Over the past 25 years, the PTP field has evolved and it is evident that PTPs have essential roles in many biological processes. The authors of this review all collaborated in a European Union-funded Marie Curie Research Training Network, PTPNET, which ran from 2007 to 2011. The topics that we highlight in this review reflect the research interests and expertise of the co-authors.

PTPs in hereditary human disease

  1. Top of page
  2. Abstract
  3. Introduction
  4. PTPs in hereditary human disease
  5. Animal models to study PTP physiology
  6. Mouse models: an update
  7. Zebrafish as a model to study PTPs during development
  8. PTPs in health and disease: some recent advances
  9. PTPs and bone development
  10. PTPs and synatopgenesis
  11. PTPs in CNS diseases
  12. Conclusion
  13. Acknowledgements
  14. References

Hereditary disease phenotypes that are caused by mutations in classical PTP genes have been described to date for PTPN1, PTPN2, PTPN11, PTPN14, PTPN22, PTPRC and PTPRQ (Table 1). Interestingly, both loss-of-function and gain-of-function mutations in these genes may underlie the reported disease. PTPN11 is the prime example of a PTP of which activating as well as inactivating mutations are associated with human disease. In addition, allelic variants of PTPN21, PTPRA, PTPRD, PTPRJ, PTPRO and PTPRZ1 have been linked to human diseases, but the underlying mechanism remains to be elucidated. Intriguingly, the DUSP genes that are mutated in the germline and are responsible for hereditary human diseases encode enzymes, including phosphatase and tensin homolog (PTEN), myotubular myopathy-related DUSPs and laforin, which primarily act on nonproteinaceous substrates such as phospholipids [13, 14] and phosphorylated carbohydrates [15]. In all these cases, the hereditary alteration results in total or partial loss of function of the affected DUSP (Table 1). Finally, inactivating mutations in two class-IV eyes absent Asp-based PTP genes are causative in developmental disorders. The spectrum of mutations in PTP genes and their effects on catalytic activity warrant the development of specific PTP-inhibiting or PTP-activating therapies, respectively.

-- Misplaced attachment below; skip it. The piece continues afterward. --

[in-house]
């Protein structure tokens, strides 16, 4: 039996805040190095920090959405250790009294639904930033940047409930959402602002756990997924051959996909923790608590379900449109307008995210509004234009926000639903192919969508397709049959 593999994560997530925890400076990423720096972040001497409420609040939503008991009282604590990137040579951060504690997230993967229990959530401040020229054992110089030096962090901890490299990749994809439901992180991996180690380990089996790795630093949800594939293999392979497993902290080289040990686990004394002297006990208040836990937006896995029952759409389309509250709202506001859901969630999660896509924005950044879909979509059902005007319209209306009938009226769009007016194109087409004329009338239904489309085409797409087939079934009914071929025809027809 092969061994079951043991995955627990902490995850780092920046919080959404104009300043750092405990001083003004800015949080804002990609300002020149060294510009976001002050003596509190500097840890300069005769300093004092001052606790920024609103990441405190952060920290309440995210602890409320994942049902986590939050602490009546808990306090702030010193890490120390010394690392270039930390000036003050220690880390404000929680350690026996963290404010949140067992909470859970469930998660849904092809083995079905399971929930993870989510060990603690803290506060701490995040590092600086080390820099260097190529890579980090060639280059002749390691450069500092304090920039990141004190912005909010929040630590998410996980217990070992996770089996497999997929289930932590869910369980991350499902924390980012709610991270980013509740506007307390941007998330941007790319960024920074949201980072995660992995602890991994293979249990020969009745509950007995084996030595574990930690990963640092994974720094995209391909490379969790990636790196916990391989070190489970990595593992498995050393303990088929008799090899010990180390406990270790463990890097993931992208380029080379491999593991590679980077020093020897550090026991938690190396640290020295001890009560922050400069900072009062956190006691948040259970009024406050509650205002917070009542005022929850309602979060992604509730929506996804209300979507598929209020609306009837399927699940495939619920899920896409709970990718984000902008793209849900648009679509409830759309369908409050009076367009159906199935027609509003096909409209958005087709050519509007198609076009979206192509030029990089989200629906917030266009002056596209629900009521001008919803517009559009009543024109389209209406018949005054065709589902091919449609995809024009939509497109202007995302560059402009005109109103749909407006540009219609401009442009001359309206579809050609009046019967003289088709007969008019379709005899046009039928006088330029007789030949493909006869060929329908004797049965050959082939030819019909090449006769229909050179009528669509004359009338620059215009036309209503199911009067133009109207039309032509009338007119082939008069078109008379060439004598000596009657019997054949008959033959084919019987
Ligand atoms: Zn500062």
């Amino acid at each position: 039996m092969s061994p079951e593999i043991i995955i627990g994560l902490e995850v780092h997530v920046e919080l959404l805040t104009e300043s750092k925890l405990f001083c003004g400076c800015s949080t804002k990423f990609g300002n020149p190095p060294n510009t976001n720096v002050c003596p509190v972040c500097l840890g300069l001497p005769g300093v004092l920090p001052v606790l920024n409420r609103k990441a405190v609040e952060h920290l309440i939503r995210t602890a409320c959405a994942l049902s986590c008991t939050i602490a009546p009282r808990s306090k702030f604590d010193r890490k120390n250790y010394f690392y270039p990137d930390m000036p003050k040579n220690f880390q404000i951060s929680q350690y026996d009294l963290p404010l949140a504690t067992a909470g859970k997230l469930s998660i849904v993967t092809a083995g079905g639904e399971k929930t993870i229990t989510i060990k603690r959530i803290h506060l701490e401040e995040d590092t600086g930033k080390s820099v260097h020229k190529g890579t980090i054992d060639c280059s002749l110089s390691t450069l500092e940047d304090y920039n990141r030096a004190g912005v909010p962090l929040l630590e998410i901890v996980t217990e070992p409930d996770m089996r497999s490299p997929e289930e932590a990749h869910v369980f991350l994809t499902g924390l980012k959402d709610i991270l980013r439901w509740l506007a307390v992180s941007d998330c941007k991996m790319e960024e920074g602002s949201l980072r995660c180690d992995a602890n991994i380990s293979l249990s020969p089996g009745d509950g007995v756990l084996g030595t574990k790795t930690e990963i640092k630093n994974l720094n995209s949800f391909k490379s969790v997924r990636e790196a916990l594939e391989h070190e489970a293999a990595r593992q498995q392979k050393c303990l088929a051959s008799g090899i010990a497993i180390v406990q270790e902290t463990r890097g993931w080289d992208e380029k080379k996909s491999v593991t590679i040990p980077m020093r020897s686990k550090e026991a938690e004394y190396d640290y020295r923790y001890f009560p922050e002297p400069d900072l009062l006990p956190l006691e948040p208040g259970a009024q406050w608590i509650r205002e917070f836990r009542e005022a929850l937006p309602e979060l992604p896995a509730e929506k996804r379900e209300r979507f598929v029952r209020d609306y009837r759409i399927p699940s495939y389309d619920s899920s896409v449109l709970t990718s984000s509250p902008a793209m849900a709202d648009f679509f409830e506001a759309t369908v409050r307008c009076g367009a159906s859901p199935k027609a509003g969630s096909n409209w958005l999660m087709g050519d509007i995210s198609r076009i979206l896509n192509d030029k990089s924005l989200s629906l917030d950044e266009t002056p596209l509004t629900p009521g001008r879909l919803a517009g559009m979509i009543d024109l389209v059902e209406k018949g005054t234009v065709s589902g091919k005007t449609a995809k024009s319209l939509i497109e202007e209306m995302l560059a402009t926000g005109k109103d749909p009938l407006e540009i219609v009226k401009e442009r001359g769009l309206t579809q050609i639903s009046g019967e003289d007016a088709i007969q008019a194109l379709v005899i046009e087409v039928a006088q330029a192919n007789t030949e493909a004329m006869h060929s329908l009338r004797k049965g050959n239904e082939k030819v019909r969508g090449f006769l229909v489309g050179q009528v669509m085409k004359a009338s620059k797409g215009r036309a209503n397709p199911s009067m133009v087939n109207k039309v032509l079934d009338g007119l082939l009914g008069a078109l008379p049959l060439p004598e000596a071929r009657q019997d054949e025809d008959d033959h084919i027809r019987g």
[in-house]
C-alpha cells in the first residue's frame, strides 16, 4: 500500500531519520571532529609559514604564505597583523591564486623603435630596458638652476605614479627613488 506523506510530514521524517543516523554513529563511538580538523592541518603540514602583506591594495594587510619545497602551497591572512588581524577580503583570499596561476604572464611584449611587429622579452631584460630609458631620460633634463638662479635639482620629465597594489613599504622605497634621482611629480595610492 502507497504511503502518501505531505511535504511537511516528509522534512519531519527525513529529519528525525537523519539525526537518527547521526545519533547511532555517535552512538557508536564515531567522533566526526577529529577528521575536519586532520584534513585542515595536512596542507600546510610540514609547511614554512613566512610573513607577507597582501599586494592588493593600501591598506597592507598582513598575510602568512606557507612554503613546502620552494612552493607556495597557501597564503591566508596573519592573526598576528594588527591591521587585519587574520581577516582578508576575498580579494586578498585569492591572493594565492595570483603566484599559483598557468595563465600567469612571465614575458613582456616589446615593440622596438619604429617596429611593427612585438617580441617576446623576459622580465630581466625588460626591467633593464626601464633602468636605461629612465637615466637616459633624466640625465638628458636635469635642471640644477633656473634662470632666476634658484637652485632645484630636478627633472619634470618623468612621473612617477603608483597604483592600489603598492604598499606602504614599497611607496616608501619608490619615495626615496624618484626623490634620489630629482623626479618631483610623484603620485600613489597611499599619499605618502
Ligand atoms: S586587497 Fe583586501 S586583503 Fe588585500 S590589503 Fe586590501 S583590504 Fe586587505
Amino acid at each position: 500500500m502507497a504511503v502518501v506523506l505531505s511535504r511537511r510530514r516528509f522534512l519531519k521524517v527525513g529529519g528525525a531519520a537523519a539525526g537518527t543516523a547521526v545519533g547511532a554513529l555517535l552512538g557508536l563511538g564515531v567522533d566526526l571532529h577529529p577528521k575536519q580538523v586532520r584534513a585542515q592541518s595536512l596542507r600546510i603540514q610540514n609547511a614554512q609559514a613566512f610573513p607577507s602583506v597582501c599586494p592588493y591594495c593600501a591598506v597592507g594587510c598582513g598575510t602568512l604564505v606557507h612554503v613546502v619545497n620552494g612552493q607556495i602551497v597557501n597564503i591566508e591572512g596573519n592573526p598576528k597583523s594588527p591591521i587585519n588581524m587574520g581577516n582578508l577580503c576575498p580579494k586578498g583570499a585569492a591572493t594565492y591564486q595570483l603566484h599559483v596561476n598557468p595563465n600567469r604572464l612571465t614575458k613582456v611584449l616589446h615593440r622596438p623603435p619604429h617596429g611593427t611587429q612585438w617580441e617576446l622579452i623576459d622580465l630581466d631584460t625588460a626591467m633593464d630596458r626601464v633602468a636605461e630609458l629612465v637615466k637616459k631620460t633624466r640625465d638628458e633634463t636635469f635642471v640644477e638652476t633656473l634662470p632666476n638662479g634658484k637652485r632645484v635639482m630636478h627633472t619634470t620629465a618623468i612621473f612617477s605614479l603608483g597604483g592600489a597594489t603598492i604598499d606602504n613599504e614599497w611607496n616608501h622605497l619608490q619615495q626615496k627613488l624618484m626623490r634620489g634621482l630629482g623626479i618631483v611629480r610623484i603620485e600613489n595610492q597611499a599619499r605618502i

Table 1. PTP genes involved in hereditary human diseases. DEP1, density-enhanced phosphatase; EYA, eyes absent; GLEPP1, glomerular epithelial protein 1; MTM(R), myotubularin(-related); OMIM, Online Mendelian Inheritance in Man
GeneProteinChromosomeDiseaseOMIMMutation output
  1. a Phenotype description, molecular basis known. b Allelic variants. c Gene with known sequence and phenotype. d Mendelian phenotype or locus, molecular basis unknown.

Cys-based classical PTPs
PTPN1 PTP1B20q13.1-13.2Noninsulin-dependent diabetes mellitus125853aGain-of-functionb
PTPN2 TCPTP18p11.3-11.2T-cell leukemia, homeobox 1186770cLoss-of-function
Inflammatory bowel disease 21612354dLocus SNPb
Rheumatoid arthritis Locus SNPb
Insulin-dependent diabetes mellitus222100dLocus SNPb
PTPN11 SHP212q24Noonan syndrome163950aGain-of-function
Leopard syndrome151100aLoss-of-function
Metachondromatosis156250a(incomplete penetrance) Gain-of-function
Juvenile myelomonocytic leukemia (cardiofaciocutaneous syndrome)607785a(oogenesis and twinning)
115150a
PTPN14 PEZ1q32.2Congenital lymphedema613611aLoss-of-function
PTPN21 PTPD114q31.3Schizophrenia181500aNonsynonym. markersb
PTPN22 LYP1p13.2Insulin-dependent diabetes mellitus222100dGain-of-function and promoter SNPb
Rheumatoid arthritis180300aGain-of-functionb
Systemic lupus erythematosus152700aGain-of-functionb
Hashimoto thyroiditis140300dGain-of-functionb
Graves thyroiditis275000dGain-of-functionb
Familial hypoadrenocorticism (Addison's disease)240200dGain-of-functionb
Psoriasis177900aLocus SNPb
PTPRA RPTPα20p13Schizophrenia181500aSNPb
PTPRC CD451q31-q32Severe combined immunodeficiency608971aLoss-of-function
Multiple sclerosis126200aSplicing alterationb
Hepatitis C virus susceptibility609532aSplicing alterationb
PTPRD RPTPδ9p24.3-p23Restless legs syndrome610438d2 intragenic SNPsb
PTPRJ DEP111p11.2Early-onset familial colorectal cancer114500aLoss-of-function
PTPRO GLEPP112p12.3Idiopathic nephrotic syndrome614196aLoss-of-function
PTPRQ PTPS3112q21.2Autosomal-recessive nonsyndromic hearing loss 84 (DFNB84)613391aLoss-of-function
PTPRZ1 RPTPζ7q31.3Schizophrenia181500aSNPb
Cys-based DUSP PTPs
PTEN PTEN10q23.3PTEN hamartoma tumor syndrome601728cLoss-of-function
Macrocephaly/autism syndrome605309aLoss-of-function
MTM1 MTM1Xq28X-linked myotubular myopathy (XLMTM)310400aLoss-of-function
MTMR2 MTMR211q22Charcot–Marie–Tooth disease 4B1601382aLoss-of-function
SBF2 MTMR1311p15.4Charcot–Marie–Tooth disease 4B2604563aLoss-of-function
MTMR14 MTMR143p25.3Modifier of autosomal centronuclear myopathy160150aLoss-of-function
EPM2A Laforin6q24Myoclonic epilepsy of lafora254780aLoss-of-function
Asp-based PTPs
EYA1 EYA18q13.3Branchio-oto-renal syndrome 1113650aLoss-of-function
Oto-facio-cervical Syndrome166780aLoss-of-function
EYA4 EYA46q23Autosomal-dominant deafness 10601316aLoss-of-function
Dilated cardiomyopathy 1J605362aLoss-of-function